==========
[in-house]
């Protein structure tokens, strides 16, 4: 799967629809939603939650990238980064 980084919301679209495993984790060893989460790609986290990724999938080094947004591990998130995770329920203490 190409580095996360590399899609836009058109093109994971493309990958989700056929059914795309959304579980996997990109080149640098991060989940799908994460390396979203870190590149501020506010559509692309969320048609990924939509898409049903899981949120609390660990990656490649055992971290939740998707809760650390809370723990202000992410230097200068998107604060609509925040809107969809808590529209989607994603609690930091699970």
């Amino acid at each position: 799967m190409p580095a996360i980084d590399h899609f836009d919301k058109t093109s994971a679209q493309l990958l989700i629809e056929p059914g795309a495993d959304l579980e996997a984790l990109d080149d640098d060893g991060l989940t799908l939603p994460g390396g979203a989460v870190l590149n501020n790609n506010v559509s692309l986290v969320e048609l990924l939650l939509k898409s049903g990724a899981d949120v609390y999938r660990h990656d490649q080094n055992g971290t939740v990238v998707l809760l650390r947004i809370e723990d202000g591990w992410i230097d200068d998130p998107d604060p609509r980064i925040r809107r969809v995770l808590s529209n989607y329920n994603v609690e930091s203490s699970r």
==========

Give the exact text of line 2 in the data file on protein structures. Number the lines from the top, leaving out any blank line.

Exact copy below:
């Protein structure tokens, strides 16, 4: 799967629809939603939650990238980064 980084919301679209495993984790060893989460790609986290990724999938080094947004591990998130995770329920203490 190409580095996360590399899609836009058109093109994971493309990958989700056929059914795309959304579980996997990109080149640098991060989940799908994460390396979203870190590149501020506010559509692309969320048609990924939509898409049903899981949120609390660990990656490649055992971290939740998707809760650390809370723990202000992410230097200068998107604060609509925040809107969809808590529209989607994603609690930091699970």